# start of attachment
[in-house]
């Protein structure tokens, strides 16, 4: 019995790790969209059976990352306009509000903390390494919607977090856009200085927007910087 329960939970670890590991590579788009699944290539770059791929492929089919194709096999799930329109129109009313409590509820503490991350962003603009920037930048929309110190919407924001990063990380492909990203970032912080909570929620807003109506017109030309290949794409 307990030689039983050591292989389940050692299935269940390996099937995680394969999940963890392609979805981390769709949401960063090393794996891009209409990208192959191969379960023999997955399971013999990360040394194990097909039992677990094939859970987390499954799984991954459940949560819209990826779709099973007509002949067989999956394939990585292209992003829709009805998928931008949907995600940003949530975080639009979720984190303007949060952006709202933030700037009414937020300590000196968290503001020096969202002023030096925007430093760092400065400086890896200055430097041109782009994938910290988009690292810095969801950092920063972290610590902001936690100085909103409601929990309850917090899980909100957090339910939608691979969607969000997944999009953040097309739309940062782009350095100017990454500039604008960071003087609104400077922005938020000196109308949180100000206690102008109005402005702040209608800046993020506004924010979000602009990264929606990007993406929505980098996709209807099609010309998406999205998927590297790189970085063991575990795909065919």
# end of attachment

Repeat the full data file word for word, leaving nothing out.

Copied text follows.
[in-house]
């Protein structure tokens, strides 16, 4: 019995790790969209059976990352306009509000903390390494919607977090856009200085927007910087 329960939970670890590991590579788009699944290539770059791929492929089919194709096999799930329109129109009313409590509820503490991350962003603009920037930048929309110190919407924001990063990380492909990203970032912080909570929620807003109506017109030309290949794409 307990030689039983050591292989389940050692299935269940390996099937995680394969999940963890392609979805981390769709949401960063090393794996891009209409990208192959191969379960023999997955399971013999990360040394194990097909039992677990094939859970987390499954799984991954459940949560819209990826779709099973007509002949067989999956394939990585292209992003829709009805998928931008949907995600940003949530975080639009979720984190303007949060952006709202933030700037009414937020300590000196968290503001020096969202002023030096925007430093760092400065400086890896200055430097041109782009994938910290988009690292810095969801950092920063972290610590902001936690100085909103409601929990309850917090899980909100957090339910939608691979969607969000997944999009953040097309739309940062782009350095100017990454500039604008960071003087609104400077922005938020000196109308949180100000206690102008109005402005702040209608800046993020506004924010979000602009990264929606990007993406929505980098996709209807099609010309998406999205998927590297790189970085063991575990795909065919």